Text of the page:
paled by a sort of silvery quality. Her mother had called it elegant, and her
father had called it special. The way her eyes were always wide in wonder like
a child’s, and the way her hair, which was braided around her head, looked like
a crown of snow.

However, the village doctor called it by a different name.
Jotham’s Disease. It meant, if Norabel strained herself too hard, her lungs
would constrict, and there was the very real possibility that she could
suffocate to death. With each new attack, the chances of death grew greater and

The condition, her grandfather had told her when he was
still alive, was named after a hero from long ago. Jotham was a brave soldier
that had died on the battlefield from one of these attacks. A hero in a time of
war. It had made Norabel proud when she heard his story and knew she carried
some of his same burdens. Yet, as she grew up, she realized that the world had
no more place for heroes such as this. The Amias Pax would not allow it.


It was on a warm afternoon in the beginning of summer when
she felt the effects of the Amias Pax once more in her life, interrupting her
normally peaceful work day.

Norabel worked in the western commons of Breccan, in a small
building called the Potter’s Work House. It was divided into three sections:
one for making plates, one for making more advanced, specialized pieces of
pottery, and lastly, one for making bowls. It was in this last section where
she worked. It was separated from the other two by a thin wooden wall, and had
a large window in front of her work station so that she could look out at the
dusty village road as she worked.

Since it was the beginning of summer, and the temperature in
her workhouse was filled with a sleepy kind of warmth, she opened up the wooden
shutters of her window all the way to let in what little breeze the outside
street could offer. She was just about to throw a ball of clay on her potter’s
wheel and begin making her seventeenth bowl of the day, when the sound of
hurried footsteps made her stop. A moment later her neighbor, an eight-year-old
girl named Iris, appeared at her window, looking very flustered and out of

“Iris, what’s wrong?” Norabel asked, setting the ball of
clay down and rushing over to the window. “Did you run all the way here?”

Iris nodded her head as she took in deep swallows of air.
Then she raised her arm and pointed west, in the direction of both their homes.

“Pax,” she choked out in a frightened squeak. She couldn’t
seem to get any more words out, and merely jabbed her finger several more times
in the same direction, saying, “Pax!”

“Pax officials were at your house?” Norabel asked, concern
growing on her face.

“I snuck out the back,” she said, gripping onto the window
seal with both hands. “But I didn’t think to grab it. Now I know they’ll find

Norabel reached out the window and held her hands to try and
calm her down. “Find what, Iris?”

The young girl shook her head and clamped her lips together
in a tight line, as if trying to hold off an attack of tears. Then, taking in a
loud sniff, she announced, “The Albatross Seed!”

Norabel’s face stilled. She had been the one to give Iris the
Albatross Seed. Even when Guardian Amias had outlawed them thirteen years ago,
along with any other mention of the Albatross Myth. But now, if the Pax officials
found one in her house…she couldn’t let her and her family take the blame for
something that was her doing.

Wiping her clay-caked hands on her work apron, she took one
quick peek behind her to make sure that the other potters weren’t coming in to
check on her, before hoisting herself out of the large window and onto the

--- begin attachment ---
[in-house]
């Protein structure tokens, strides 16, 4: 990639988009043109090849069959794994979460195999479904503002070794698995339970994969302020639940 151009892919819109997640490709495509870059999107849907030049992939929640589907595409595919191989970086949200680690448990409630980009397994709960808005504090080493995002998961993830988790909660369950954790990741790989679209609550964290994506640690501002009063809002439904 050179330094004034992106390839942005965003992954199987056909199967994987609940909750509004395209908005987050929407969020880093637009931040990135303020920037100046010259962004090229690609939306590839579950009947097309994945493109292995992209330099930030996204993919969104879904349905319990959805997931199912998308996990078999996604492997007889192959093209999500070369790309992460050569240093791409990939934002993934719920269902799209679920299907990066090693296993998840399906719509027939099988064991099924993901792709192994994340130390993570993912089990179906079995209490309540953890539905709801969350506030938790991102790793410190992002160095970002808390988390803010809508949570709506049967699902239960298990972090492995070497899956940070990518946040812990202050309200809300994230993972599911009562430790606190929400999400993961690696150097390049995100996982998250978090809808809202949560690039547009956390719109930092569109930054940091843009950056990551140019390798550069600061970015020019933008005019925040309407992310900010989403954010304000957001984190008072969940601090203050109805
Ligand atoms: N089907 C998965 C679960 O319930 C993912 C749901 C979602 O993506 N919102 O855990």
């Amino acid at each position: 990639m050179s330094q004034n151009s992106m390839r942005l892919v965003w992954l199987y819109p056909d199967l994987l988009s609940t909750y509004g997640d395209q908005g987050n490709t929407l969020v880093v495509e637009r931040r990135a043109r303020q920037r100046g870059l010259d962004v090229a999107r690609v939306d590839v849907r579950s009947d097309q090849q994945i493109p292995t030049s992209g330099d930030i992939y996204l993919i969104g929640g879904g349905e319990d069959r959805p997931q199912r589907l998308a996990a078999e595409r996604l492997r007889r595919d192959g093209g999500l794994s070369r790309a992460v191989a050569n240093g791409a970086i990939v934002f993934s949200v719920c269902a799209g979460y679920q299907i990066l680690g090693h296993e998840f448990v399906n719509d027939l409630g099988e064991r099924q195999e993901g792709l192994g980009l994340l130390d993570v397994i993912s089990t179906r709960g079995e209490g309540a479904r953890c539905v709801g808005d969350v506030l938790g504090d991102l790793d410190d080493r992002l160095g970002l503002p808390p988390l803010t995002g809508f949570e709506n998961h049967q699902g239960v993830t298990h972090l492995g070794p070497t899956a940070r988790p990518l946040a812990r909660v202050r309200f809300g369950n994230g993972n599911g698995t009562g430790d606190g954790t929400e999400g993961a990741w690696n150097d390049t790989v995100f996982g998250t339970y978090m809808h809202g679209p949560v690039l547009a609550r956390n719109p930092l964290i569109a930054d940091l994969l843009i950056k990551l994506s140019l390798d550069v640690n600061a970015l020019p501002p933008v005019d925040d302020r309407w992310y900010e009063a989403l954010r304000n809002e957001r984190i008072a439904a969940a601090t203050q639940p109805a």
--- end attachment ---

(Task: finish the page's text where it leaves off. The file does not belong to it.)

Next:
“W-what are you doing?” Iris asked, rubbing her palm into
her eye.

“Come on,” she said, taking her hand. “I’ll make sure you
don’t get into any trouble.”

As the two of them rushed through the dirt roads of Breccan,
hardly anyone was around to see them. It was during a work hour, meaning that
everyone except the very young, the very old, and Pax officials should not be
out on the streets at this time. While it was not illegal, you were liable to
get into trouble with the Pax if you did not have a good enough excuse as to
why you left your work station.

One of the measures in force throughout the village to
monitor “Commoner Activity” was a Pax checkpoint stationed at strategic,
normally busy roads. They were usually located in between a residential
district of the village and a Commons Sector, or work district. Some people,
depending on where they worked, had to go through several of these checkpoints
on their way home.

The way they operated was fairly simple. The road was
blocked off by a short wooden fence, short enough for even a child to jump
over, yet the penalty for doing so was immediate imprisonment. In order to get
to the other side, you had to pass through a narrow station which was monitored
by a Pax official. Here he would look up your name on a ledger which contained
the name of every person living in the village and put a checkmark next to it.
He would also note the general time, keeping track of every time you passed in
and out. The ledgers were checked every night, and if you were found passing in
and out too many times, a red flag was placed on your name.

Luckily, Norabel didn’t live too far away from where she
worked, and only needed to pass through one checkpoint in order to get home. The
Pax official manning this station was a young man named Hunter. Though many of
the officials Norabel met were gruff, unfeeling men, Hunter was anything but.
He would smile pleasantly at her every time she passed through and ask about
her day, making some agreeable remark or other about the weather or the time of

As Iris and Norabel came to his gate, he nodded to them as
if he had been expecting them, and then looked to Iris, commenting, “So I see
you found her then.”

“I’m so sorry Hunter,” Norabel cut in. “I know we shouldn’t
be out right now.”

“It’s alright,” he reassured her, throwing her a smile that
rested easily on his face. “It’ll be our secret.”

She stared up at him in silent gratitude, watching as the
sunlight caught in his chestnut brown hair. It was hard to believe that a Pax official
could be so nice. Her friend Mason would say he was just trying to trick her,
lull her into a false sense of security. But as his green eyes stared back at
her in friendly innocence, she just couldn’t believe him of trickery.

“Thank you,” she told him. She clasped onto both of Hunter’s